What a joy it is in this internet era, when so much information is ‘out there’ and (it seems) just about everything has been discovered, to find subjects which remain unexplored. With historical topics, newly-opened archives can offer fresh information. When an area of what might be called living history turns out to be unexamined, it is very exciting.
Britain’s duchesses fall into that category: not the royal ones, like Kate and Camilla, but the non-royals, who sit with their dukes just one branch down from royalty at the top of the aristocratic tree. Kate made me think about those others when she became the Duchess of Cambridge upon marriage. Here was a young, educated, modern woman bearing an old title, one that could evoke unflattering images: the grotesque duchess in Alice in Wonderland always sprang to my mind, the author’s parody of the Victorian upper classes, as well as a world of footmen and frippery. I wanted to discover who Britain’s non-royal duchesses are today.
By marrying into families who helped shaped Britain’s past, they are tomorrow’s history. I was therefore very surprised to find that they had never before been written about as a group and most of them not even as individuals – particularly as they are an endangered species. Before their titles become just a quaint reminder of Britain’s past, I wanted to record them for posterity. I managed to persuade ten duchesses to be interviewed. At my request each also chose a favourite predecessor in the role whom I then researched and presented in their own chapter, providing a fascinating comparison from the 17th to the 20th century. The result is my book Duchesses: Living in 21st Century Britain.
Today there are only 24 non-royal dukes in Britain, among over 800 hereditary titles and, for reasons of death or divorce, fewer duchesses. Royal dukedoms – that is, those granted to members of the monarch’s family – have been created since 1337, when Edward III made his eldest son Duke of Cornwall, and will probably continue to be created. However, the future for non-royal dukedoms is not bright. Created for exemplary service to the monarch, they were the highest accolade, so there were always very few of them. The greatest number to exist at one time was 40, at the end of George I’s reign in 1727. The last non-royal dukedom was Fife, created by Queen Victoria in 1900. Queen Elizabeth offered a dukedom to Winston Churchill after he retired as Prime Minister in 1955 but he declined, as the Parliament Act 1911 would have prevented his spending his last days in the House of Commons as he wanted to do. History has shown how rare it is for a duchess to inherit in her own right: usually the title is achieved only by marriage. My book contains one of the rare exceptions: Anne, 3rd Duchess of Hamilton, who inherited the title aged 19, during the turbulence of the Civil War.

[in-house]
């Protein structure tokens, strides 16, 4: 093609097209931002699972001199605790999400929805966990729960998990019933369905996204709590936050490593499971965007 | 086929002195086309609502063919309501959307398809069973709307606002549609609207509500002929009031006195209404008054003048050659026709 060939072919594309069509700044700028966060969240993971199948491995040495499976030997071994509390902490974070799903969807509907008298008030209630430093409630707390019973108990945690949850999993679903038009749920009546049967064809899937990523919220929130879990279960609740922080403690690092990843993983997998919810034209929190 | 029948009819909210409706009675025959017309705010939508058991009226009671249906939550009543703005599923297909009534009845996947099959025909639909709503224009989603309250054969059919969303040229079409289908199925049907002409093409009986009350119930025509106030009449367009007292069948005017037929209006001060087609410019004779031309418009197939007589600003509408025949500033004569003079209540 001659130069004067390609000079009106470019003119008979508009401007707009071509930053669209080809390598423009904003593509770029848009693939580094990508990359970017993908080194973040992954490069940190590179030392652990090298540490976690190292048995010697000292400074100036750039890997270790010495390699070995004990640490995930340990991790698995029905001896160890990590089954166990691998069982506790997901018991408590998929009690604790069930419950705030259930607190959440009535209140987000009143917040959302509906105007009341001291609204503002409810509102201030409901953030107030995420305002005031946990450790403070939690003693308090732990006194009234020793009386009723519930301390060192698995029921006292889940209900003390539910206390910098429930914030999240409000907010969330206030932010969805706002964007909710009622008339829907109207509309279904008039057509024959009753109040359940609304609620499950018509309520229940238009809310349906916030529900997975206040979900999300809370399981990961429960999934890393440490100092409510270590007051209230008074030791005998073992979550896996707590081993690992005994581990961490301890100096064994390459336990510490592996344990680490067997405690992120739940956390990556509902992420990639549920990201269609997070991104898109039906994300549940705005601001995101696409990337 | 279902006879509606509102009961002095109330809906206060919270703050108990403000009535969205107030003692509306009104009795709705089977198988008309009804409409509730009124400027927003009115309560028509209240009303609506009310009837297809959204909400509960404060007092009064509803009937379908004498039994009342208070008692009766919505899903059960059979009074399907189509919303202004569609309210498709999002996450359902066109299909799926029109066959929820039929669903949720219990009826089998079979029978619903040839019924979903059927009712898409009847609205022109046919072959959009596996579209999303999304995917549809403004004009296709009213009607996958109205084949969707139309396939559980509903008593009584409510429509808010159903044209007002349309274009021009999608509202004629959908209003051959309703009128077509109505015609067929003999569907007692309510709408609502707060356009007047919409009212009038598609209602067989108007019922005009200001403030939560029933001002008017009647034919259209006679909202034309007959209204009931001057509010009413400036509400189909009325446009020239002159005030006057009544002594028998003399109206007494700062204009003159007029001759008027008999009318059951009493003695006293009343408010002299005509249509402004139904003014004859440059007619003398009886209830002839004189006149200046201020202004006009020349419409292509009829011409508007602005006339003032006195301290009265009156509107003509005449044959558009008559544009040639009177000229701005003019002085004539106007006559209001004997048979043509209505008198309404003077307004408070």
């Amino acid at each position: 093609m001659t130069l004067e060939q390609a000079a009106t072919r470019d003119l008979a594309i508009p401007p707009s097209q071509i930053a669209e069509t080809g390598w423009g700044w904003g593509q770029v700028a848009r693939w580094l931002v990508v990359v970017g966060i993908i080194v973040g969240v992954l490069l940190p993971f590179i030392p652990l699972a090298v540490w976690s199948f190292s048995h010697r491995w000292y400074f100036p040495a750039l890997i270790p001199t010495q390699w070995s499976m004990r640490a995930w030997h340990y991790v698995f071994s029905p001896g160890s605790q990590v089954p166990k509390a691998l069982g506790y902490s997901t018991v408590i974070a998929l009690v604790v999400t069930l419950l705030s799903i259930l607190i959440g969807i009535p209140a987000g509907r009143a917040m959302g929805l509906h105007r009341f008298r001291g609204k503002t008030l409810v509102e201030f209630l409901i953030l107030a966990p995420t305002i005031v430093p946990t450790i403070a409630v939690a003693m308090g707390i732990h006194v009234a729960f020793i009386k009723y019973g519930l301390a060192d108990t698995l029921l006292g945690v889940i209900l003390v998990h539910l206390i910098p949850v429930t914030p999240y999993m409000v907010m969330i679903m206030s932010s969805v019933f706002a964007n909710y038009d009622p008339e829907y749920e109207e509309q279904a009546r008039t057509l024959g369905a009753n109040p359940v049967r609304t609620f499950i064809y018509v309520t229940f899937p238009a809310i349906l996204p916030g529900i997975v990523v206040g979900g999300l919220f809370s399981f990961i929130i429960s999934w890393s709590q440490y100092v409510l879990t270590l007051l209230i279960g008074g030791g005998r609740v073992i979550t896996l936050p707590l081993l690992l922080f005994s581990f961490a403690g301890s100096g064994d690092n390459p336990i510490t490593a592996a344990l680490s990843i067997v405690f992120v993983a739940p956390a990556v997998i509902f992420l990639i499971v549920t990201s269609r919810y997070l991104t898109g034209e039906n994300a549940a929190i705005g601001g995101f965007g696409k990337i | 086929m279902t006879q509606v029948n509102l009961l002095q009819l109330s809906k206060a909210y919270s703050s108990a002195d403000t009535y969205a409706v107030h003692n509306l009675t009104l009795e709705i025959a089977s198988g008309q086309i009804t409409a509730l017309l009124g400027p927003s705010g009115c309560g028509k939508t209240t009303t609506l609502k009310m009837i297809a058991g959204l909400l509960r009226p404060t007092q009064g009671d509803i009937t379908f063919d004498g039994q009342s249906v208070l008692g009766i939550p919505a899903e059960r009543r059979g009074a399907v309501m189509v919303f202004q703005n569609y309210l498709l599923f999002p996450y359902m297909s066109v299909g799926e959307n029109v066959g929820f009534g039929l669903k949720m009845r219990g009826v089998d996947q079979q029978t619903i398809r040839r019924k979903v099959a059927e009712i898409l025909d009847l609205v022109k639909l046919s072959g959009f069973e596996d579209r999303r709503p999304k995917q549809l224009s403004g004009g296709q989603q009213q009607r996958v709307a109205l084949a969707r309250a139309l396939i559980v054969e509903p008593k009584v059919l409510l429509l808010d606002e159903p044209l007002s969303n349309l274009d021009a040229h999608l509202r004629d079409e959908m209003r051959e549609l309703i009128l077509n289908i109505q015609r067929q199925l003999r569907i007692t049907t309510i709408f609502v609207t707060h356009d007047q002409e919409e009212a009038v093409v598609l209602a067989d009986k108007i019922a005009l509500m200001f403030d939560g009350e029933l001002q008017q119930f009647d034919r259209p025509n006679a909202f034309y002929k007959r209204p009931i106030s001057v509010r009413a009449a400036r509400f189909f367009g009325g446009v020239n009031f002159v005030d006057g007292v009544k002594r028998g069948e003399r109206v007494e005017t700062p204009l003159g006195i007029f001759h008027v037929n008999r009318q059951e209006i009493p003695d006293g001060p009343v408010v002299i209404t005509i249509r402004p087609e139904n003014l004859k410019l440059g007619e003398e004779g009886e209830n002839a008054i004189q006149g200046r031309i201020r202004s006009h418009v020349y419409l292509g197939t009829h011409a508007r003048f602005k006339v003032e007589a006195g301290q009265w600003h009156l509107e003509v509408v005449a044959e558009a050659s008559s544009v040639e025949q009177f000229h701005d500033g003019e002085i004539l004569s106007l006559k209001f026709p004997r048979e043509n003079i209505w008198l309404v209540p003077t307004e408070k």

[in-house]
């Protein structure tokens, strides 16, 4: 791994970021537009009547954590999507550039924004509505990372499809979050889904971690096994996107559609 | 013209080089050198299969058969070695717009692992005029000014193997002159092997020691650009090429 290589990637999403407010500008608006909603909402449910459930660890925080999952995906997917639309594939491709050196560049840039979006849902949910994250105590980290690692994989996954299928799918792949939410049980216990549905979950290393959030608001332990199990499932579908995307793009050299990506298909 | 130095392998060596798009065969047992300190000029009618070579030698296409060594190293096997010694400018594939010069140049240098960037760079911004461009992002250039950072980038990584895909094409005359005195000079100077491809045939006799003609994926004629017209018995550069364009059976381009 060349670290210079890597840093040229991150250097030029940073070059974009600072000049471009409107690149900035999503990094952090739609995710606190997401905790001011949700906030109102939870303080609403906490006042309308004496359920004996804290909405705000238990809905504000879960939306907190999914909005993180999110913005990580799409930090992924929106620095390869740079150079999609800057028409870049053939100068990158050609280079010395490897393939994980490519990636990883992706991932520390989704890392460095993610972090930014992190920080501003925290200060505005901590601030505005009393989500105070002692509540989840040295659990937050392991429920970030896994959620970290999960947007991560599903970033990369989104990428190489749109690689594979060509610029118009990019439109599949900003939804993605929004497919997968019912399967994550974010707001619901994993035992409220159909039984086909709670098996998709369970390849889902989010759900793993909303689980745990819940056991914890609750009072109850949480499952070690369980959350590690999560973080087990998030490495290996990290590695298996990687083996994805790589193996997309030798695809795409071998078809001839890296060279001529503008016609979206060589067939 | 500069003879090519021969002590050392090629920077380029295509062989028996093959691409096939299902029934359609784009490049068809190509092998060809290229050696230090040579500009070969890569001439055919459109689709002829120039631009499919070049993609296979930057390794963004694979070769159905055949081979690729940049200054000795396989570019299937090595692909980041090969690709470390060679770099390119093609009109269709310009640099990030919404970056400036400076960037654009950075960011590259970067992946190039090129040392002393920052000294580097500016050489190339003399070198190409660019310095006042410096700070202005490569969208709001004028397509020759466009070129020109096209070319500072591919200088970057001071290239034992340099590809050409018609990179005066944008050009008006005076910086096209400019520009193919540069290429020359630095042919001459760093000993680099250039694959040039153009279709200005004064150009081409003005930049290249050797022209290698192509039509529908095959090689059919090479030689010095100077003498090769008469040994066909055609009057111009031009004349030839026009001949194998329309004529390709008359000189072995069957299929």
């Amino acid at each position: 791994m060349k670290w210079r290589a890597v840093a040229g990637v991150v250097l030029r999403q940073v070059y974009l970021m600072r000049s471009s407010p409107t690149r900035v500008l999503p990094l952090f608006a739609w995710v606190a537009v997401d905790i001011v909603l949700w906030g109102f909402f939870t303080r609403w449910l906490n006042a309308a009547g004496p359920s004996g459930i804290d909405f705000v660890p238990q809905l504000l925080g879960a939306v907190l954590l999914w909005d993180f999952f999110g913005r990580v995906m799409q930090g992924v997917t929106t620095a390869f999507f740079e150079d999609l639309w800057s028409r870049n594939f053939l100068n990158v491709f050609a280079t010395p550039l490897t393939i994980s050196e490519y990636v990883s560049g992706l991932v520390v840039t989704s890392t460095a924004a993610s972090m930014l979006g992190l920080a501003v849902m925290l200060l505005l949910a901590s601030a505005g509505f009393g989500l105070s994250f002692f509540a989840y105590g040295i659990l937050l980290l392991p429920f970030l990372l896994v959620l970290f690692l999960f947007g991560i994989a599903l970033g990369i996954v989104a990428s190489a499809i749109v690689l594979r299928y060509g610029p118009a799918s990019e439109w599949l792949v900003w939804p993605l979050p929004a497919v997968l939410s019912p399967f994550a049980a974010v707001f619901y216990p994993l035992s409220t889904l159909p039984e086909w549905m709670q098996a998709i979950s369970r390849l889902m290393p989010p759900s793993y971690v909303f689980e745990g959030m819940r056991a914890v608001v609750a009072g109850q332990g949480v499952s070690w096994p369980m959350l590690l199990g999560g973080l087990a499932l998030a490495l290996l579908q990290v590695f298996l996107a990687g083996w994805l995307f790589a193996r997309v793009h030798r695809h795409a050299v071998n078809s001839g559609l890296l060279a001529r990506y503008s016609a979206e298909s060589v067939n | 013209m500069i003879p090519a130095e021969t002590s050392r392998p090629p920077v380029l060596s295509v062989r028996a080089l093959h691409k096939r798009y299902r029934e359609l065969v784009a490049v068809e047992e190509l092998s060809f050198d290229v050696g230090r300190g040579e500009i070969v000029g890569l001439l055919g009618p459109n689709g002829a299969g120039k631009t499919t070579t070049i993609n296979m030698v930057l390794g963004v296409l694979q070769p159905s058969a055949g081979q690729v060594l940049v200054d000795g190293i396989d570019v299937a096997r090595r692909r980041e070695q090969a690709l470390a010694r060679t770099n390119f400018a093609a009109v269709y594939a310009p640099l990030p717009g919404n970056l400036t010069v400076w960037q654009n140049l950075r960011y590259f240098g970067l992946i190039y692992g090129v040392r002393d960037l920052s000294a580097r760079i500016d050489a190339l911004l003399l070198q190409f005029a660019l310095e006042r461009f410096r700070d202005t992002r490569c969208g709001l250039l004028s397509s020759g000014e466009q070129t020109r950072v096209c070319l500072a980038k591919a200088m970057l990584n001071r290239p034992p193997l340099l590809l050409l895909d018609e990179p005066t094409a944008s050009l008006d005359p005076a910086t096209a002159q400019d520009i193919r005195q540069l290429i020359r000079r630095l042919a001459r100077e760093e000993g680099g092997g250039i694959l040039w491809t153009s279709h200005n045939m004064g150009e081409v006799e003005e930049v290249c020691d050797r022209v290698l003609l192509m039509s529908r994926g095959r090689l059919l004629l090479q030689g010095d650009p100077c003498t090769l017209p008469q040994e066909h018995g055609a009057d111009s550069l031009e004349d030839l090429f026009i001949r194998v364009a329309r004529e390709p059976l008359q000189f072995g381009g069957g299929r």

Non-royal titles are more likely to die out than be created. The Duchess of Cambridge may have caused the rules of succession to the throne to be changed to allow for a girl to inherit, but the non-royal duchesses, regardless of their education or other achievements, are subject to the same pressure as they were centuries ago: to produce a male heir. The title of duke, like all hereditary titles, is granted with a ‘remainder’, or instructions as to whom the title must pass – usually a male. The most recent dukedom to become extinct for lack of an heir was Portland in 1990, with the death of the 9th Duke. Today’s Duchess of Argyll, now 41, was told by the family’s historian that she had to produce a boy because there were no more males left in the family. The late Duke of Buccleuch, when his daughter-in-law, now Duchess, gave birth in 1982 to her first child, a daughter, cancelled the festivities he had planned. Protests from families threatened by the absence of male heirs led to Lord Lucas in May 2013 introducing his Equalities (Titles) Bill to the House of Lords which, broadly speaking, would allow women to inherit under certain conditions. However, the Bill has not progressed since December 2013.
To set the modern duchesses in context, it was necessary to research their husband’s titles. Time changes things, of course. Once, the dukes enjoyed tremendous power and privilege, including the ability to escape the courts’ jurisdiction and the right to sit in the House of Lords. Since Labour’s reforms of 1999 only two dukes remain in the Lords: Norfolk (as Earl Marshal of England) and Montrose (by election). Today there is also less money than there was. Those duchesses who still have cripplingly expensive stately homes to manage rely on the enduring fascination of the world with Britain’s heritage. They impressed me deeply with their creativity and hands-on approach, working with the past yet making their estates relevant to today and stable for the future.
Those whose mothers-in-law, the Dowager Duchesses, are still alive, are reminded of a time when there was still deference towards their titles. In our recession-prone age, today’s duchesses are aware that privilege is not a popular concept and some have experienced hostility. To the disapproval of his mother, the (recently) late Debo, Dowager Duchess of Devonshire, the 12th Duke once said that if required to do so, he would happily surrender his title because the aristocracy is ‘dead’. While not going that far, the duchesses acknowledge that their titles are much less relevant today, except perhaps for attracting people to their homes and for charities, with which they are all involved. But even those for whom the transition to duchess was unexpected or unwelcome are all proud of their titles and of belonging to families which, even when some members were less illustrious, endowed Britain’s history with the fops and the tarts, the grotesques and the romantics, who make it so fabulously entertaining.
Duchesses: Living in 21st Century Britain by Jane Dismore was published on 4 September 2014 by Blink Books.